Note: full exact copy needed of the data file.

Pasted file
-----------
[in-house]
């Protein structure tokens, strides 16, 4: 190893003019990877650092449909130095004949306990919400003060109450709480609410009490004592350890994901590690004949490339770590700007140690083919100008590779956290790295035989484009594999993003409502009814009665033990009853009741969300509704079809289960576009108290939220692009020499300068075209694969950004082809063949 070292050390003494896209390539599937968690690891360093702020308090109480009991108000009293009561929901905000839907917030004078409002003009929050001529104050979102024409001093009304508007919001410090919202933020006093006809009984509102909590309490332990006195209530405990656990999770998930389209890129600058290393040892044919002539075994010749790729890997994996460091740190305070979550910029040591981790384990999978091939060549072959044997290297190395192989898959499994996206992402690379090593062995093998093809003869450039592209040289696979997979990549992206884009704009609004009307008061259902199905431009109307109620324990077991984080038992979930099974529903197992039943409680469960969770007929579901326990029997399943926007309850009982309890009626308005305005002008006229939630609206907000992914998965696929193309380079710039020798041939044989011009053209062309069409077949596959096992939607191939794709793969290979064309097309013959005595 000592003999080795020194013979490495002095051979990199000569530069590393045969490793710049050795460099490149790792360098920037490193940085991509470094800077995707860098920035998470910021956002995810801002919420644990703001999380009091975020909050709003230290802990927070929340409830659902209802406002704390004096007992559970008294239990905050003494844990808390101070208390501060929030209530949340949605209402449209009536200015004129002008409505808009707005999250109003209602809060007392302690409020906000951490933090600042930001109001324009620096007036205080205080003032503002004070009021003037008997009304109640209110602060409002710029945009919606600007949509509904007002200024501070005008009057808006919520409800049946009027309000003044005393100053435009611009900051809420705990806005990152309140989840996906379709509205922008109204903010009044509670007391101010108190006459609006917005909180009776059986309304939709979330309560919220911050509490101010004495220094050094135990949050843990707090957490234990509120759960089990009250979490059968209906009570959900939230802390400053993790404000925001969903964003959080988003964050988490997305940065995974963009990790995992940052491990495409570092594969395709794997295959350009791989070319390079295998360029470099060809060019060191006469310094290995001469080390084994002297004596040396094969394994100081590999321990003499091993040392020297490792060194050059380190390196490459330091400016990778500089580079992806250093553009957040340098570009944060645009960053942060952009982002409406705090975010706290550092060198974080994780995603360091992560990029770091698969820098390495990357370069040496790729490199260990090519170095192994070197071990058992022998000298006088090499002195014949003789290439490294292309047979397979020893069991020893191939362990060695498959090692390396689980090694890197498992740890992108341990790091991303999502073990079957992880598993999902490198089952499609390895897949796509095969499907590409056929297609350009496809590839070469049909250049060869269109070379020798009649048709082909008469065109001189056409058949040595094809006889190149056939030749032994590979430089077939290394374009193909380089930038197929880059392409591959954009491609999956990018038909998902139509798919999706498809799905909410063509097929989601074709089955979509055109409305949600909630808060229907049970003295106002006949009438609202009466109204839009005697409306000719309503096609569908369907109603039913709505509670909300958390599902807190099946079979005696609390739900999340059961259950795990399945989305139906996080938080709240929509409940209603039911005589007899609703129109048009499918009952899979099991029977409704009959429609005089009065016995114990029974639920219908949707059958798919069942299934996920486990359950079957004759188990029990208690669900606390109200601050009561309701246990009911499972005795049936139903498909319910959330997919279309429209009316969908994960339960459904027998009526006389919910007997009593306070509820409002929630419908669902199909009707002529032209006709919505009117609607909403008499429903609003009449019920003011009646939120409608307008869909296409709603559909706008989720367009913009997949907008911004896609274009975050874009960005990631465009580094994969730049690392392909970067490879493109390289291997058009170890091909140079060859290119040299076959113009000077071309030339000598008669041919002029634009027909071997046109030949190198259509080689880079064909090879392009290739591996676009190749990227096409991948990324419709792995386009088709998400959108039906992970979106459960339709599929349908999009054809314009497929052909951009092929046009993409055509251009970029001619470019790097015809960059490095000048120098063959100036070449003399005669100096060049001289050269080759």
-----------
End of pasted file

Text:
[in-house]
């Protein structure tokens, strides 16, 4: 190893003019990877650092449909130095004949306990919400003060109450709480609410009490004592350890994901590690004949490339770590700007140690083919100008590779956290790295035989484009594999993003409502009814009665033990009853009741969300509704079809289960576009108290939220692009020499300068075209694969950004082809063949 070292050390003494896209390539599937968690690891360093702020308090109480009991108000009293009561929901905000839907917030004078409002003009929050001529104050979102024409001093009304508007919001410090919202933020006093006809009984509102909590309490332990006195209530405990656990999770998930389209890129600058290393040892044919002539075994010749790729890997994996460091740190305070979550910029040591981790384990999978091939060549072959044997290297190395192989898959499994996206992402690379090593062995093998093809003869450039592209040289696979997979990549992206884009704009609004009307008061259902199905431009109307109620324990077991984080038992979930099974529903197992039943409680469960969770007929579901326990029997399943926007309850009982309890009626308005305005002008006229939630609206907000992914998965696929193309380079710039020798041939044989011009053209062309069409077949596959096992939607191939794709793969290979064309097309013959005595 000592003999080795020194013979490495002095051979990199000569530069590393045969490793710049050795460099490149790792360098920037490193940085991509470094800077995707860098920035998470910021956002995810801002919420644990703001999380009091975020909050709003230290802990927070929340409830659902209802406002704390004096007992559970008294239990905050003494844990808390101070208390501060929030209530949340949605209402449209009536200015004129002008409505808009707005999250109003209602809060007392302690409020906000951490933090600042930001109001324009620096007036205080205080003032503002004070009021003037008997009304109640209110602060409002710029945009919606600007949509509904007002200024501070005008009057808006919520409800049946009027309000003044005393100053435009611009900051809420705990806005990152309140989840996906379709509205922008109204903010009044509670007391101010108190006459609006917005909180009776059986309304939709979330309560919220911050509490101010004495220094050094135990949050843990707090957490234990509120759960089990009250979490059968209906009570959900939230802390400053993790404000925001969903964003959080988003964050988490997305940065995974963009990790995992940052491990495409570092594969395709794997295959350009791989070319390079295998360029470099060809060019060191006469310094290995001469080390084994002297004596040396094969394994100081590999321990003499091993040392020297490792060194050059380190390196490459330091400016990778500089580079992806250093553009957040340098570009944060645009960053942060952009982002409406705090975010706290550092060198974080994780995603360091992560990029770091698969820098390495990357370069040496790729490199260990090519170095192994070197071990058992022998000298006088090499002195014949003789290439490294292309047979397979020893069991020893191939362990060695498959090692390396689980090694890197498992740890992108341990790091991303999502073990079957992880598993999902490198089952499609390895897949796509095969499907590409056929297609350009496809590839070469049909250049060869269109070379020798009649048709082909008469065109001189056409058949040595094809006889190149056939030749032994590979430089077939290394374009193909380089930038197929880059392409591959954009491609999956990018038909998902139509798919999706498809799905909410063509097929989601074709089955979509055109409305949600909630808060229907049970003295106002006949009438609202009466109204839009005697409306000719309503096609569908369907109603039913709505509670909300958390599902807190099946079979005696609390739900999340059961259950795990399945989305139906996080938080709240929509409940209603039911005589007899609703129109048009499918009952899979099991029977409704009959429609005089009065016995114990029974639920219908949707059958798919069942299934996920486990359950079957004759188990029990208690669900606390109200601050009561309701246990009911499972005795049936139903498909319910959330997919279309429209009316969908994960339960459904027998009526006389919910007997009593306070509820409002929630419908669902199909009707002529032209006709919505009117609607909403008499429903609003009449019920003011009646939120409608307008869909296409709603559909706008989720367009913009997949907008911004896609274009975050874009960005990631465009580094994969730049690392392909970067490879493109390289291997058009170890091909140079060859290119040299076959113009000077071309030339000598008669041919002029634009027909071997046109030949190198259509080689880079064909090879392009290739591996676009190749990227096409991948990324419709792995386009088709998400959108039906992970979106459960339709599929349908999009054809314009497929052909951009092929046009993409055509251009970029001619470019790097015809960059490095000048120098063959100036070449003399005669100096060049001289050269080759």